I know that I would be slammed for what I’m about to say if I said it on an open site… but it seems to me that most of those complaining about Hollywood’s ‘casting couch’ set out to be sex-symbols. Not too many of those who I would call serious actresses have joined the “Me Too” Brigade.
Dare I say, that if that’s the image these women projected they should not have been surprised if that was the way they were treated. It’s called, in my book, taking responsibility for your actions.
Boa, I recall that in Big Biz some of the same behaviour prevailed, but I never heard ‘foul’ from the young women involved – and men never objected to them ‘asking for it’ to my knowledge!
I’m disappointed: nobody’s complained about me yet! (Cue: lecherous cackle.)
Janus: On a serious note, the major company for which I worked understood that co-workers might develop lust or more genteel feelings for each other and saw nothing wrong with that, *provided that* the relationship involved was not what the VP of Human Resources described as, “power-differentiated.” In other words, it was perfectly acceptable to do, erm, “things” with someone in a different department but not with someone who might potentially bestow or receive some advantage (promotion, preferred assignments, etc.) as a result of their activities. For those who “legitimately” (without offering or seeking favor in the liaison) couldn’t keep their hands off each other and who were willing to disclose that fact to him, said VP promised his full cooperation in transferring one of the pair to some other department. All very reasonable and civilized.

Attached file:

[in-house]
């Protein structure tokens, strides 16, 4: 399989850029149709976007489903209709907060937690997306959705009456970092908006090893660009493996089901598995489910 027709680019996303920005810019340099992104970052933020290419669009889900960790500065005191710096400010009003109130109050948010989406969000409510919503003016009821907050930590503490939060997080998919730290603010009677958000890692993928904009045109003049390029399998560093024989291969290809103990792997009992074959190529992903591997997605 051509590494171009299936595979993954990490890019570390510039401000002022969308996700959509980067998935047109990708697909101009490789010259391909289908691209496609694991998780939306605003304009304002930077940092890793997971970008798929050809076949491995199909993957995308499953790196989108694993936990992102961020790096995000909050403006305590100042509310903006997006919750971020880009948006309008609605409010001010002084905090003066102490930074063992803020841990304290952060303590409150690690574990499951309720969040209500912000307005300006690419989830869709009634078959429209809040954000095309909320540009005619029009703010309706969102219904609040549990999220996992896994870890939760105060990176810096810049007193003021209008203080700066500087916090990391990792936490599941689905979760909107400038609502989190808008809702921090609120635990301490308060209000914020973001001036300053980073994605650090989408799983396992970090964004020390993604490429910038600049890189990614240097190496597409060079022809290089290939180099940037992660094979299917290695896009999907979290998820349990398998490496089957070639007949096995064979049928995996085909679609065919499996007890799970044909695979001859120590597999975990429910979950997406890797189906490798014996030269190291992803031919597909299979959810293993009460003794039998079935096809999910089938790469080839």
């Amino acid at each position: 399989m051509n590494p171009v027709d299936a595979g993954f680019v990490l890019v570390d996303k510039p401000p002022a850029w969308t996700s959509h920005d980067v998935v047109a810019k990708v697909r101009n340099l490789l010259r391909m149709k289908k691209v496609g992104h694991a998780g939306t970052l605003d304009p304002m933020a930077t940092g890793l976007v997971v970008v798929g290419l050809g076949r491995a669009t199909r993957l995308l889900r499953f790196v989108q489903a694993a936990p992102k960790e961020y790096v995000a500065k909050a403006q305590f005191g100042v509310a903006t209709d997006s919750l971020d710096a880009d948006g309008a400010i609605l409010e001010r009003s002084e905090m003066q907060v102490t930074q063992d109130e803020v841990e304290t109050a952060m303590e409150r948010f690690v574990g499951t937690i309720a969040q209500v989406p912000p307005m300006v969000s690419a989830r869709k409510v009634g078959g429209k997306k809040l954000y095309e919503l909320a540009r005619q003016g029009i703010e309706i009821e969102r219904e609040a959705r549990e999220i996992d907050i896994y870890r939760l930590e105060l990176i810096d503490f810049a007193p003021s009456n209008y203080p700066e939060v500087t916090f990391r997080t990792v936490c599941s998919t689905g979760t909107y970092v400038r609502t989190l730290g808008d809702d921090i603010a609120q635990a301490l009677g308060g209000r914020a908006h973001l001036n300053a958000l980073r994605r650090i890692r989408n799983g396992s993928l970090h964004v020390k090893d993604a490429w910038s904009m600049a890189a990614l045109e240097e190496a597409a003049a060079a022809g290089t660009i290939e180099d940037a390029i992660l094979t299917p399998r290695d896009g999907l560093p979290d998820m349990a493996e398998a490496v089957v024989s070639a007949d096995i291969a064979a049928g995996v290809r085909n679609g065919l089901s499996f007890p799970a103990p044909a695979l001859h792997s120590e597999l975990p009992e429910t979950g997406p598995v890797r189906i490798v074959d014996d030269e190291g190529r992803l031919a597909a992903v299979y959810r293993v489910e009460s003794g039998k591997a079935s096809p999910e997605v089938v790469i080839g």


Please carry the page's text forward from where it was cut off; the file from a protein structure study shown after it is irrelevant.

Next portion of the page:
What I don’t understand is that MPs, film producers and others in the public eye even need to be told how to behave at work. Surely it is normal behaviour not to rock up after lunch the worse for wear and try to grope the typing pool? That certainly was the absolute minimum standard expected in my time.and which was taken for granted by all combatants. Having said that, I admit it must have been difficult for the few women back then who were starting to make their careers on the trading floor. It was an almost exclusively male environment, rampant with cojones and testosterone and certainly not a place for the faint of heart or shrinking violets of either sex. A girlie could only go one of two ways – try to be ‘one of the lads’ with all the beer and swearing and do the job well, or maintain a certain aloof poise and decorum and do the job well.
Either way, if you didn’t do the job well you were out on your ear pretty toot sweet, but the latter always earned the respect of male colleagues and, being treated better as a result, made progress, the former not so much.
Cog – Sod the ‘on a serious note’ thing this grey Wednesday morning. That Matt cartoon reminds me of the schoolboy joke at least half a century old of the seven dwarfs (sorry, persons of short stature) in the bath and they were all feeling happy. Then Happy got out so they all felt Grumpy. Also the slightly more recent (yet never broadcast, surprisingly) take on the telly advert for a brand of vodka with the amended tag line, ‘Snow White thought that Seven Up was a type of lemonade – until she discovered Smirnoff.’
Ah, is that my taxi? I thank you.